Additionally, our client was a union dockworker at the time of the collision. Indeed, he was a senior dockworker, who received not only high pay but the most sought-after assignments. His job required extensive travel, often to the Seattle area. Because of his injuries, he could no longer work most of the jobs required of him. Walgreens was quick to point out that he had worked intermittently since the collision. However, we pointed out that, during that time, his friends initially did most of his jobs for him, or he only took the easy jobs when available, turning down work that he could not do.

To complicate matters slightly, the Port of Portland lost two major accounts for their shipping terminal in the two years prior to the trial. By some accounts, shipping had decreased by 85% to Terminal 6, which is where our client primarily worked when working at the Port of Portland. However, we were able to show that, while the Port of Portland may have been slow during part of the time following our client’s injuries, this actually made his position more valuable, as his seniority allowed him to select the out-of-state jobs which not only increased his hourly rate but also enabled him to collect per diem travel payments as well. Moreover, as his supervisors testified, our client was on track to one day become a foreman, meaning a much higher pay rate with much less physical requirements.

Our vocational rehabilitation expert made it clear that our client could not work his at-injury position anywhere near the same capacity that he was able to at the time of the collision. Ultimately, he will need to undergo vocational rehabilitation and retraining, and enter the workforce in a less physically demanding position, though he will never make what he was making as a dockworker. Walgreens, of course, disputed this evidence with an expert of their own, who agreed our client had an impairment of his earning capacity, but claimed that he could not determine to what extent.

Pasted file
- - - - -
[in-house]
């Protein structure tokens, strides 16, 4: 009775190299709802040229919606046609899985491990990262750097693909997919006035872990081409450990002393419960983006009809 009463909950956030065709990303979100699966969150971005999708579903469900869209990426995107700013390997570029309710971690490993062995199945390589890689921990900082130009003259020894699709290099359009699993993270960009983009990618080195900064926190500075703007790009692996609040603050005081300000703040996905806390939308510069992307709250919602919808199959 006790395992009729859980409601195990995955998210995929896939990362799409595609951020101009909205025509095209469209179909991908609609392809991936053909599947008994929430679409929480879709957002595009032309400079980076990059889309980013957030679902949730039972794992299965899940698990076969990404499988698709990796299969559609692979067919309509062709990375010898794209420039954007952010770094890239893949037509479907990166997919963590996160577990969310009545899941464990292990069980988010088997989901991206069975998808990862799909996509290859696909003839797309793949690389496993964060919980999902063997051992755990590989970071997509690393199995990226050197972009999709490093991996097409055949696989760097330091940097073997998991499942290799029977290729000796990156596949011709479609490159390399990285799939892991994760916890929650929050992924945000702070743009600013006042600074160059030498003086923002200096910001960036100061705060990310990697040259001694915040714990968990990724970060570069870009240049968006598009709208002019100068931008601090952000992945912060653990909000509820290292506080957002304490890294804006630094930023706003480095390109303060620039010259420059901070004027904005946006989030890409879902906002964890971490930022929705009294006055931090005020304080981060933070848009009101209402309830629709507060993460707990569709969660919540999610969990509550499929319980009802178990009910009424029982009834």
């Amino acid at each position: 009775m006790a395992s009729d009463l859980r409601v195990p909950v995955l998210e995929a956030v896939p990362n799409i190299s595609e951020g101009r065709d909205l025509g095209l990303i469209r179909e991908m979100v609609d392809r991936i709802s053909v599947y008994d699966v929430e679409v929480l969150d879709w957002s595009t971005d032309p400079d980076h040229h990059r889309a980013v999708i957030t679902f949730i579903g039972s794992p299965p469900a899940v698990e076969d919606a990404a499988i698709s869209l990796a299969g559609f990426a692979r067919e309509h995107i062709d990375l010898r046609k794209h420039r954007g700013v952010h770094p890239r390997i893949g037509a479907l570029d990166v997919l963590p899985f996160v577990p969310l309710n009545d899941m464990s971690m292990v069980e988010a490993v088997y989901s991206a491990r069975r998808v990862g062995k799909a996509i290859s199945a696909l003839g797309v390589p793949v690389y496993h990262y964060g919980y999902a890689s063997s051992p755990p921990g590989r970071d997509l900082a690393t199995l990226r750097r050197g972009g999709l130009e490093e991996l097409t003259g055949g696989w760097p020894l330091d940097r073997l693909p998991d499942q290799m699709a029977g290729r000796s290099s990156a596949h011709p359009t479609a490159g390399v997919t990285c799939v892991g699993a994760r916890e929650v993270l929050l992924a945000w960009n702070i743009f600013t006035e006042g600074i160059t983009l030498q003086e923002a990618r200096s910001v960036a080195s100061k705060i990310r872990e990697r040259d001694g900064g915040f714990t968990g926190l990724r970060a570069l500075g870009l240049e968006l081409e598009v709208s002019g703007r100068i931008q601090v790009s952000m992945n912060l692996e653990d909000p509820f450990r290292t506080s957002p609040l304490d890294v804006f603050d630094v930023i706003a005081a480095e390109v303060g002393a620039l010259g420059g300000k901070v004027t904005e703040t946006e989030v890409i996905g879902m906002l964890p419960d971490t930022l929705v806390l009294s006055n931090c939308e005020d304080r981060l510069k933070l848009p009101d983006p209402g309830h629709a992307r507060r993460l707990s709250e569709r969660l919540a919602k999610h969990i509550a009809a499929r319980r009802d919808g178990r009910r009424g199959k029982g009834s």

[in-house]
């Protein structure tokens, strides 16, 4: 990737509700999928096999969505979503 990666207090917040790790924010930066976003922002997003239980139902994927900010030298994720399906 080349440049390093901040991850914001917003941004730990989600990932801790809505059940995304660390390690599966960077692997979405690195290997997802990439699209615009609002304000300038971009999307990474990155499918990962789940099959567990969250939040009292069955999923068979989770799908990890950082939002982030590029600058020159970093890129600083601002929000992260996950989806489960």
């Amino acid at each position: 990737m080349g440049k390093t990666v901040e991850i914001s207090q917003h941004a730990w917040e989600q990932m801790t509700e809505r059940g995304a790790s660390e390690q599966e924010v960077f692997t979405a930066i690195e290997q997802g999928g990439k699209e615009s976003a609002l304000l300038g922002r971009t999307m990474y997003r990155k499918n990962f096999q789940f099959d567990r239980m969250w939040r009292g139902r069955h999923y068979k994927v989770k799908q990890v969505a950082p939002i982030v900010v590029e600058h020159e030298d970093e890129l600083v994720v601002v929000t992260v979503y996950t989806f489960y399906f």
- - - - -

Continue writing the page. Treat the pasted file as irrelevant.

The semi truck accident brought important material changes to our client’s personal life as well. As an avid outdoorsman, he can no longer hunt in the field as he once did. He has difficulty playing with his kids, including playing basketball and golf with his son. He was an avid skier, but can no longer go to the mountain. He has difficulty even doing simple house chores. Indeed, he has issues even getting his pants and boots on in the morning. His physical struggles are real, immeasurable, and permanent. As for the emotional impact his injuries have had, he was diagnosed with, and treated for, PTSD. Walgreens did not dispute this diagnosis, and all parties agreed that he was much improved within a year following the collision. However, his physical injuries and limitations persist, and are permanent.

Ultimately, after four days of trial, including the testimony of six expert witnesses and several friends, family, and coworkers, and after skillful and passionate closing arguments on both sides, a jury returned a unanimous verdict in our client’s favor of $4,386,817. This verdict was more than eight times Walgreens’ highest settlement offer!